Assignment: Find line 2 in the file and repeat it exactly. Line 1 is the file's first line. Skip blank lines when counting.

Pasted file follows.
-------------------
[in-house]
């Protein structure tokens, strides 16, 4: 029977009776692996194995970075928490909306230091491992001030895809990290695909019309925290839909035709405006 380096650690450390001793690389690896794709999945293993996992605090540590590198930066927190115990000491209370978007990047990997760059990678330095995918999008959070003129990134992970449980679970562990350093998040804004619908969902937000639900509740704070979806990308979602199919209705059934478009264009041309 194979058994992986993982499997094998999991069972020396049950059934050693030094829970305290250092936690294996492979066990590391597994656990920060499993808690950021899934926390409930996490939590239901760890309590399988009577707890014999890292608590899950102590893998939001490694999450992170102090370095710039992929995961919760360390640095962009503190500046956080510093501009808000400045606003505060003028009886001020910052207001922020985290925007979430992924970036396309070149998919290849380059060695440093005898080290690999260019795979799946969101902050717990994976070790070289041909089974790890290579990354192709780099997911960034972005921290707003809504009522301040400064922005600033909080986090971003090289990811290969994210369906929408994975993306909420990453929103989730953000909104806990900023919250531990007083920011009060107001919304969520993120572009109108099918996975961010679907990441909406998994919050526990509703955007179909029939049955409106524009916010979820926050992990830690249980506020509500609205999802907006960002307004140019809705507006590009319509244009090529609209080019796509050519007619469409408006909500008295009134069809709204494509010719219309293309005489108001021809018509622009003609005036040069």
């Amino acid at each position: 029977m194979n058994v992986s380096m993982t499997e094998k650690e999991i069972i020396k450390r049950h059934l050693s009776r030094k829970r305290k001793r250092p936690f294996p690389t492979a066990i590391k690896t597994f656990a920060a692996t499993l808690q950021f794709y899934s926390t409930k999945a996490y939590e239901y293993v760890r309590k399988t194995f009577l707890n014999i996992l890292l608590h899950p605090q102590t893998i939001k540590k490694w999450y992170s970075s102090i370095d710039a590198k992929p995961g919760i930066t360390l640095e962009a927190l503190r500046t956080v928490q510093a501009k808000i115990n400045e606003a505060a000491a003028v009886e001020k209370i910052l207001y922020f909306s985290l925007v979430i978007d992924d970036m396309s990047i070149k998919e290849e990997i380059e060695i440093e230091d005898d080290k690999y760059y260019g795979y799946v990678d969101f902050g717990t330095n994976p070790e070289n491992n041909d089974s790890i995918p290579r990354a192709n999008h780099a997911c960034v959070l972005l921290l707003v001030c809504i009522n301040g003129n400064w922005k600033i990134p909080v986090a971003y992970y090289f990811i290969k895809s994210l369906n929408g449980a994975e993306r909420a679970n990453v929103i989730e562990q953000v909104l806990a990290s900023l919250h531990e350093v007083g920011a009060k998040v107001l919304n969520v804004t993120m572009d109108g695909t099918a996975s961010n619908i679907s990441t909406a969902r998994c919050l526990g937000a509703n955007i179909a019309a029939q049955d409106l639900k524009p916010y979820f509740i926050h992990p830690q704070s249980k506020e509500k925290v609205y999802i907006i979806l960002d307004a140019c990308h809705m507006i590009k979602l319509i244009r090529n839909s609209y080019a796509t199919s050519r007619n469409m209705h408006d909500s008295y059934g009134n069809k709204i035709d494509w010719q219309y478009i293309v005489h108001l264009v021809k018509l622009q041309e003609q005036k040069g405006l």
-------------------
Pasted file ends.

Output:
């Protein structure tokens, strides 16, 4: 029977009776692996194995970075928490909306230091491992001030895809990290695909019309925290839909035709405006 380096650690450390001793690389690896794709999945293993996992605090540590590198930066927190115990000491209370978007990047990997760059990678330095995918999008959070003129990134992970449980679970562990350093998040804004619908969902937000639900509740704070979806990308979602199919209705059934478009264009041309 194979058994992986993982499997094998999991069972020396049950059934050693030094829970305290250092936690294996492979066990590391597994656990920060499993808690950021899934926390409930996490939590239901760890309590399988009577707890014999890292608590899950102590893998939001490694999450992170102090370095710039992929995961919760360390640095962009503190500046956080510093501009808000400045606003505060003028009886001020910052207001922020985290925007979430992924970036396309070149998919290849380059060695440093005898080290690999260019795979799946969101902050717990994976070790070289041909089974790890290579990354192709780099997911960034972005921290707003809504009522301040400064922005600033909080986090971003090289990811290969994210369906929408994975993306909420990453929103989730953000909104806990900023919250531990007083920011009060107001919304969520993120572009109108099918996975961010679907990441909406998994919050526990509703955007179909029939049955409106524009916010979820926050992990830690249980506020509500609205999802907006960002307004140019809705507006590009319509244009090529609209080019796509050519007619469409408006909500008295009134069809709204494509010719219309293309005489108001021809018509622009003609005036040069």